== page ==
Historically American has flown 757s and 767s on their routes to Hawaii.
This August American mixed things up by starting to fly some of their brand new A321s on their routes from Los Angeles to Hawaii. These are different than the “premium” ones they fly between New York and Los Angeles/San Francisco.
This started on August 18, when American launched twice daily A321 flights between Los Angeles and Honolulu.
The number of A321 flights to Hawaii is continuing to grow, as American is launching flights on the A321 from Los Angeles to Kona, Kahului, and Lihue.
The A321 is perfectly capable of flying to Hawaii, though like all other planes flying long distances without diversion points, it requires an ETOPS rating.
For those of you not familiar, ETOPS stands for “extended-range twin-engine operational performance standards.”
While New York to Los Angeles and Los Angeles to Honolulu are roughly the same distance, you can divert almost at any point during the former flight, since it’s entirely over land. Meanwhile when you’re spending five hours crossing an ocean, there are lots more concerns and variables. ETOPS planes have life rafts, etc.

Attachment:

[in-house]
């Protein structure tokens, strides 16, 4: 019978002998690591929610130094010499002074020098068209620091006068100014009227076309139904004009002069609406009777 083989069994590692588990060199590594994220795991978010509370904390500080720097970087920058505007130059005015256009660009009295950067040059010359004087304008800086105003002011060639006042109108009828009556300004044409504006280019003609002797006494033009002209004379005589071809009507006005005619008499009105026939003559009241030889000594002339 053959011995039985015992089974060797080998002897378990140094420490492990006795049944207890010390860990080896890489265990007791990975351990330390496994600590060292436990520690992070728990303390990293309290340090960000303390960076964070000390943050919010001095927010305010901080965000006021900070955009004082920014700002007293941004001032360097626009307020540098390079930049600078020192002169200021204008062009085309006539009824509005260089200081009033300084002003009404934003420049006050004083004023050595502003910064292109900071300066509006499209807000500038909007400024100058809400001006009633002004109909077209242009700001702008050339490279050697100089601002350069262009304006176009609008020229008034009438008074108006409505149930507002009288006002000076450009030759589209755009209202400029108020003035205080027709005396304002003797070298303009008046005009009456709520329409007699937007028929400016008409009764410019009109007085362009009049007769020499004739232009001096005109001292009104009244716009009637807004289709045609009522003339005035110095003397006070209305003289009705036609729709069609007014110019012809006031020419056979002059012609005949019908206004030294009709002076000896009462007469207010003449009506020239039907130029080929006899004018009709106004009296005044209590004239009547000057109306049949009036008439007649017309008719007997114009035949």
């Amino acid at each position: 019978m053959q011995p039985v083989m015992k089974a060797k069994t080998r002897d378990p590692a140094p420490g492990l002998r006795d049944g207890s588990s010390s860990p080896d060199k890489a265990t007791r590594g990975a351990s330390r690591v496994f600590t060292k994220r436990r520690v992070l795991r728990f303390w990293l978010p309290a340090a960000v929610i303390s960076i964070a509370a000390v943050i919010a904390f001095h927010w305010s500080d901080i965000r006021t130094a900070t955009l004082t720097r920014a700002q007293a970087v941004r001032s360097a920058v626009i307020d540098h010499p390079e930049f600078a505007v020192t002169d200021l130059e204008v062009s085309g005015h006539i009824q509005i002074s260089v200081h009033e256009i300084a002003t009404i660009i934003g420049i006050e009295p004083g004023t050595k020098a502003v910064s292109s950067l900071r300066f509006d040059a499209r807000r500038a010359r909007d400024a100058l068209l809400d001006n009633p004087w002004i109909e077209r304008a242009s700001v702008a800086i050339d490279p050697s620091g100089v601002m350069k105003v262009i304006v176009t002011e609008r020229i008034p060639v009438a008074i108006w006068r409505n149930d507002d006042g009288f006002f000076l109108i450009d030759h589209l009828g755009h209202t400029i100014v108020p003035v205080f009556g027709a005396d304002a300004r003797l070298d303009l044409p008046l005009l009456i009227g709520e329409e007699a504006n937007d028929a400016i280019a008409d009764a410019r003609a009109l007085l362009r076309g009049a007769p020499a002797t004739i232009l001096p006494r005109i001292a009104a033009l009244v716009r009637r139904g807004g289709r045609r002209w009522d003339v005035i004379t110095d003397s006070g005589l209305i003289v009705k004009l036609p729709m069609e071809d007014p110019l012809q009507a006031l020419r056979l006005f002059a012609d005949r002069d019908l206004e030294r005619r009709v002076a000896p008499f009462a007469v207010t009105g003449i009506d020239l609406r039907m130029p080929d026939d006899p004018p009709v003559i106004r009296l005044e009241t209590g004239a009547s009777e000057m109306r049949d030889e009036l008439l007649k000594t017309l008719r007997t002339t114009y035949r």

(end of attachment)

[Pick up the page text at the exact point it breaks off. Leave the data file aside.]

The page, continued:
American has sub-fleets of both ETOPS and non-ETOPS A321s. In other words, some are certified to fly under ETOPS conditions (ie, over oceans), while others aren’t. And it’s important for airlines to get that right.
Well, it seems like on August 31, 2015, American didn’t get that right. On that day, American flew a non-ETOPS A321 — with tail number N137AA — from Los Angeles to Honolulu.
Apparently they realized the mistake while enroute, though they were past the “point of no return.” I can’t even begin to imagine what kind of a “ruh roh” moment that must have been.
They ended up canceling the return flight…
…and then ferried the plane back to Los Angeles empty.
The chances of having an emergency where an ETOPS plane would make a difference is infinitesimally small. But in the eyes of the FAA this is a huge no-no, and you have to wonder how a failure like this could happen, between the pilots, mechanics, dispatchers, etc.
I wonder who ended up taking the blame for that one!
(Tip of the hat to this FlyerTalk thread)